Remembering Deng’s dream
Former leader recalled as a visionary who changed China forever
Former Chinese leader Deng Xiaoping was a visionary who always saw the long-term potential of his initiative, according to his former interpreter.
Victor Gao, who worked for Deng in the 1980s, recalls him telling the Japanese prime minister, Masayoshi Ohira, that Chinese people would have xiao kang or a comfortable living by 2025.
“Deng used to look ahead like this. He used to think of the world in terms of the next 10 years, the end of the 20th century, and the first quarter and then the middle of the 21st Century. No politician in a Western democracy would think in these terms. That is not their business. They only care about the next election,” he says.
Gao, now chairman of the China Energy Security Institute, a Beijingbased think tank, believes Deng was the right man at the right time to deliver the reform that China needed.
“Deng was both unique to the challenge and the opportunity and China today bears a huge fingerprint of his,” he adds.
Another with personal recollections of Deng is Pascal Lamy, former director-general of the World Trade Organization, who was involved in China’s negotiations to join the trade rules body in 2001.
At the time of reform and openingup in the 1978, Lamy was a French civil servant, but he met with Deng at the Great Hall of the People when he came to China for the first time in 1986 as chief of staff of the president of the European Commission, Jacques Delors.
“It was quite impressive for a young guy like myself. He was very witty and smoking a lot,” he laughed.
Lamy, who has just been appointed a distinguished professor of CEIBS, the Shanghai-based international business school, says reform and opening-up was clearly a landmark event.
“The West regards this as major shift. We know that in Chinese history we have periods of opening and
periods of closing, and that was a real shift,” he says.
This view is shared by one of his biographers, Ezra Vogel, emeritus professor of social sciences at Harvard University.
“Deng … fulfilled the mission that had eluded China’s leaders for 150 years: He and his colleagues had found a way to enrich the Chinese people and strengthen the country,” he wrote in Deng Xiaoping and the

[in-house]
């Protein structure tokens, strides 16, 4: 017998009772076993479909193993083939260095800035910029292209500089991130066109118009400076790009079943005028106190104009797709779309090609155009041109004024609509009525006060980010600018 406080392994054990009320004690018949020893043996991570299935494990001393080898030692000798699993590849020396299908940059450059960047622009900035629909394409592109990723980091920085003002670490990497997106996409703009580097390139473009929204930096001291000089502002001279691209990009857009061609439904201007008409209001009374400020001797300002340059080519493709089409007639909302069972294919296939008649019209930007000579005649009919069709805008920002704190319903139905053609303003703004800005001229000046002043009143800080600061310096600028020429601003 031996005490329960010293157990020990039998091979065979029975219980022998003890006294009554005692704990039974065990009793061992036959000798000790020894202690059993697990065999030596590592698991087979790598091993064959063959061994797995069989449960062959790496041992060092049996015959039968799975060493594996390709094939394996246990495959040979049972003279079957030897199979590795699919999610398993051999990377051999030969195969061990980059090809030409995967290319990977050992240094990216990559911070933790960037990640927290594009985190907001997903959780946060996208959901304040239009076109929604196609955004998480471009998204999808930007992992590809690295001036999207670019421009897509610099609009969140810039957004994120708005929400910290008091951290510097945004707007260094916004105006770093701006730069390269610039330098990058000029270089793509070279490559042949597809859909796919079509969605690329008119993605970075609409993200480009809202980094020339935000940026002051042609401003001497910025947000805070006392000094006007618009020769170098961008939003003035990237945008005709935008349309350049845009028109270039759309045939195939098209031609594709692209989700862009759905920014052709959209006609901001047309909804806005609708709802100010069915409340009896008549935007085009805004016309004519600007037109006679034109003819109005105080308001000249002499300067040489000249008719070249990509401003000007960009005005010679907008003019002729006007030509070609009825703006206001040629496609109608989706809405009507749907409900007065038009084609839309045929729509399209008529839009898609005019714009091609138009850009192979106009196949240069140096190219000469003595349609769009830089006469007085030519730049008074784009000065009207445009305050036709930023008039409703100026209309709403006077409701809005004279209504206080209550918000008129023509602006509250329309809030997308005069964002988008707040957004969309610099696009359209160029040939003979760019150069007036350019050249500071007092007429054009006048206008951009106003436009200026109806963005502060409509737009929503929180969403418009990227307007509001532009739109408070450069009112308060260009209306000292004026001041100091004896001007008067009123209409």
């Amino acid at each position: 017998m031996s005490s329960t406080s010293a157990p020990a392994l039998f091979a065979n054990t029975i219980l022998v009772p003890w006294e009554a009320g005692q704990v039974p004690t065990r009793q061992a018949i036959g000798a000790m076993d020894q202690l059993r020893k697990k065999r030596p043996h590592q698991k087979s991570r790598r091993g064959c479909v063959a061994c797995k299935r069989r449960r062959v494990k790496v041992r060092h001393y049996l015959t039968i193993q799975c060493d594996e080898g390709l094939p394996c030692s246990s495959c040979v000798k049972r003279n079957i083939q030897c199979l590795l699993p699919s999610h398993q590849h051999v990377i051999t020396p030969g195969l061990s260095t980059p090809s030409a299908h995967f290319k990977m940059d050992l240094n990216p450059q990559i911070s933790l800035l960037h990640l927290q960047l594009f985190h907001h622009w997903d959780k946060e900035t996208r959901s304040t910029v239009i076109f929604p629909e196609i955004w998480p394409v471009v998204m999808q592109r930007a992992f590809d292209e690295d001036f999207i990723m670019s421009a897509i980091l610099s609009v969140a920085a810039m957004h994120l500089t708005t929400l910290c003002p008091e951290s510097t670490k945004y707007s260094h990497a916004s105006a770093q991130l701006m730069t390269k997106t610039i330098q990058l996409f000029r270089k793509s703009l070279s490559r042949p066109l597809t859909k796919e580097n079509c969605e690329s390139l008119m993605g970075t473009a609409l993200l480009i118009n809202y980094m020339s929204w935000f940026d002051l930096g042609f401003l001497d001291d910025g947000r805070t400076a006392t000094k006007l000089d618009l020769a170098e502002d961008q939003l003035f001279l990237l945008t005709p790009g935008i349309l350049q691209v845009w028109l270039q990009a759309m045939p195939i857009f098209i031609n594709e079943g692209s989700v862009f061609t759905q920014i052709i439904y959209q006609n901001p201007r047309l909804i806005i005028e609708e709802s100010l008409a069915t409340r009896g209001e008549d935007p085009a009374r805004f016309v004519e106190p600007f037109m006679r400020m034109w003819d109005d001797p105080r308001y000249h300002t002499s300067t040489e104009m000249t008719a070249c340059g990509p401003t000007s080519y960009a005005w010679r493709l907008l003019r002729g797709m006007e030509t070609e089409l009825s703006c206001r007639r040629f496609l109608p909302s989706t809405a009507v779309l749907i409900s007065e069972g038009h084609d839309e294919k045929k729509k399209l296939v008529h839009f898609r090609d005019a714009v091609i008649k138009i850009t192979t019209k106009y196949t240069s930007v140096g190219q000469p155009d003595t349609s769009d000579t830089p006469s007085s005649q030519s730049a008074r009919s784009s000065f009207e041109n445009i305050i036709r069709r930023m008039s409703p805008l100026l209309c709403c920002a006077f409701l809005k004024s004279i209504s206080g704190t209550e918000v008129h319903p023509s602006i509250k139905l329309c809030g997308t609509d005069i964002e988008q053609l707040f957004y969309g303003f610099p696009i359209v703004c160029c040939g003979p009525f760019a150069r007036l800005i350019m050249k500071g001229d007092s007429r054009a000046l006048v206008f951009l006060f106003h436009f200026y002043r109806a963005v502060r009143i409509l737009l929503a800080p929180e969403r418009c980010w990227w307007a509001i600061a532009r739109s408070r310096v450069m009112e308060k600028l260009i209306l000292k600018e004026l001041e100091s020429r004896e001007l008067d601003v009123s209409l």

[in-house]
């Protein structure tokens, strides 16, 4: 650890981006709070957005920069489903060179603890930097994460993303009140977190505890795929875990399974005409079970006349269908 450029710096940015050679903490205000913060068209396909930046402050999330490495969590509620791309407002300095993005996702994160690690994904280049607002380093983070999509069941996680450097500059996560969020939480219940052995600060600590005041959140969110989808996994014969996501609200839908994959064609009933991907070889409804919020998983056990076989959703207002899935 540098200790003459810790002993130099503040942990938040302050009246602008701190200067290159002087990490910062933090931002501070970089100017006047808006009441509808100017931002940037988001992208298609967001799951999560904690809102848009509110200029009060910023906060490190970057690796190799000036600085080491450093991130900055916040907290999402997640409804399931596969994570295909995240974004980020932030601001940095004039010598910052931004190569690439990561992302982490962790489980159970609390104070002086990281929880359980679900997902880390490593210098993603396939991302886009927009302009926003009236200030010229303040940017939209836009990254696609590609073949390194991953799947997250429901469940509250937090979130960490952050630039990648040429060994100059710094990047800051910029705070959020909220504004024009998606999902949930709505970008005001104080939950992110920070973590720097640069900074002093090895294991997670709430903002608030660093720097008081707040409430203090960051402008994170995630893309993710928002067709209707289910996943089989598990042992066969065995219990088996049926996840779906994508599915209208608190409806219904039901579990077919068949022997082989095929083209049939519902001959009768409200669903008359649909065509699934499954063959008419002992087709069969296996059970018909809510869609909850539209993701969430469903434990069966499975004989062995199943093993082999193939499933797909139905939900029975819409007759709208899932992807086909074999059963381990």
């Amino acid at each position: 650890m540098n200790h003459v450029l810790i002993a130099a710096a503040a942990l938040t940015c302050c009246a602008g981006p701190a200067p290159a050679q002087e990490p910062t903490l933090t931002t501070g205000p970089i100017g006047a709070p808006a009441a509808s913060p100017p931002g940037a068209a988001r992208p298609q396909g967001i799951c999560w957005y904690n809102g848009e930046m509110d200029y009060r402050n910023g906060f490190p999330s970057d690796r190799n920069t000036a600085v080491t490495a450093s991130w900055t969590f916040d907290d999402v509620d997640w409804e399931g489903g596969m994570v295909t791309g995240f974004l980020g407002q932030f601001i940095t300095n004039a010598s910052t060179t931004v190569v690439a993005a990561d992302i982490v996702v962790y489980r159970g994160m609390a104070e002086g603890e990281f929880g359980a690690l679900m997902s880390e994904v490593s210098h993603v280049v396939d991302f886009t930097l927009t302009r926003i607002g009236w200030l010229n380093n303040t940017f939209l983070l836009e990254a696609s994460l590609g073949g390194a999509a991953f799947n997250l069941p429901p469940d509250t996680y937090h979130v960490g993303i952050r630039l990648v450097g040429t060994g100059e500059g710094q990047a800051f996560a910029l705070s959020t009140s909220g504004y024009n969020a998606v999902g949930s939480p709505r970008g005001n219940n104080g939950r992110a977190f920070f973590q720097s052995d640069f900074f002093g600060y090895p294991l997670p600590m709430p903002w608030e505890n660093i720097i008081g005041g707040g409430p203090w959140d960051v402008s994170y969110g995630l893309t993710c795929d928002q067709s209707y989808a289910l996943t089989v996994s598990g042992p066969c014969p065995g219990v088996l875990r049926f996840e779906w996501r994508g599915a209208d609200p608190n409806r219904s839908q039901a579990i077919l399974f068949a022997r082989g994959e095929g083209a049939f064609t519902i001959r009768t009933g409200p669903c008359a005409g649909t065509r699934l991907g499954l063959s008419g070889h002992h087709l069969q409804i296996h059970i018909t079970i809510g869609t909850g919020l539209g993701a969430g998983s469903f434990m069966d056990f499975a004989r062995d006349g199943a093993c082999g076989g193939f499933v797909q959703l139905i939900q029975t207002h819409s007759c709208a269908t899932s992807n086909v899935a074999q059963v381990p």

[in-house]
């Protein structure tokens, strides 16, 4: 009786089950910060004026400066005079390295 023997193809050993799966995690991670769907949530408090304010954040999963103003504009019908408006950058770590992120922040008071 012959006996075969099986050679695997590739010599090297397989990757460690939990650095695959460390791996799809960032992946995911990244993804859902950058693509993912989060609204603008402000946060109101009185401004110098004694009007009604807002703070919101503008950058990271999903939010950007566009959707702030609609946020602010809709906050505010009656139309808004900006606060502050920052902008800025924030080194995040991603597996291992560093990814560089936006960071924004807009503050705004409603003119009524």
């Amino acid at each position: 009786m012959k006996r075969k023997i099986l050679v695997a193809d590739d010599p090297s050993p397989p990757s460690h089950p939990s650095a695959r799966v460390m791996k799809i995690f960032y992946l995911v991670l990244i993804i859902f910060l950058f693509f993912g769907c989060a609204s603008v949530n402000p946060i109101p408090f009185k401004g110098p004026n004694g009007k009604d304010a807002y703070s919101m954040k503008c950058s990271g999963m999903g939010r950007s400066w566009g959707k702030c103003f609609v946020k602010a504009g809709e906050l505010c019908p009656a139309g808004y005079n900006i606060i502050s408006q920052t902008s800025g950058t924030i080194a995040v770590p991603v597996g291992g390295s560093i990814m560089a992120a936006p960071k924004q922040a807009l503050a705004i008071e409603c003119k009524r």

Transformation of China, regarded as one of the major books about Deng, published in 2011.
“But in the process of achieving the goal, Deng presided over a fundamental transformation of China itself — the nature of its relationship with the outside world, its governance system and its society. … The structural changes that took place under Deng’s leadership rank among the most basic changes since the Chinese empire took shape during the Han Dynasty over two millennia ago,” Vogel said.
Gao, a former China policy adviser at the Hong Kong Securities and Futures Commission and who has held a number of senior banking positions, has many personal recollections of Deng.
“He was a man of very few words, but despite being of diminutive stature had a great presence when he walked into a room,” he recalls.
He believes one of Deng’s most important decisions was to reduce the size of the military by a million soldiers in the 1980s and to focus resources on the economy.
“Deng took the view that World War III was not going to happen tomorrow and rather than wasting resources he wanted to put everything into the basket to make China grow and not worry about armaments,” Gao says.
He was also not someone to get “bogged down in detail”, which held him in good stead when dealing with the complexities of reform and opening-up.
“He would not go down into the details, which is what some functionaries would do. He would not care to lift brick or mortar but would always look at the top of the mountain — into the distant future,” Gao says.
Gao also believes what drove Deng, who was 74 when he launched reform and opening-up, was a sense of his own mortality.
“In the 1980s Deng already had an imminent sense of his impending death (he died in 1997). He didn’t procrastinate and push things off to another day. He felt we could no longer waste our time. This sense of urgency was very important and is what drove him and the initiative forward.”
“Deng was both unique to the challenge and the opportunity and China today bears a huge fingerprint of his.” VICTOR GAO former interpreter for Deng Xiaoping and now chairman of the China Energy Security Institute, a Beijing-based think tank
Victor Gao, former interpreter for Deng Xiaoping and now chairman of the China Energy Security Institute, a Beijing-based think tank
Pascal Lamy, former director-general of the WTO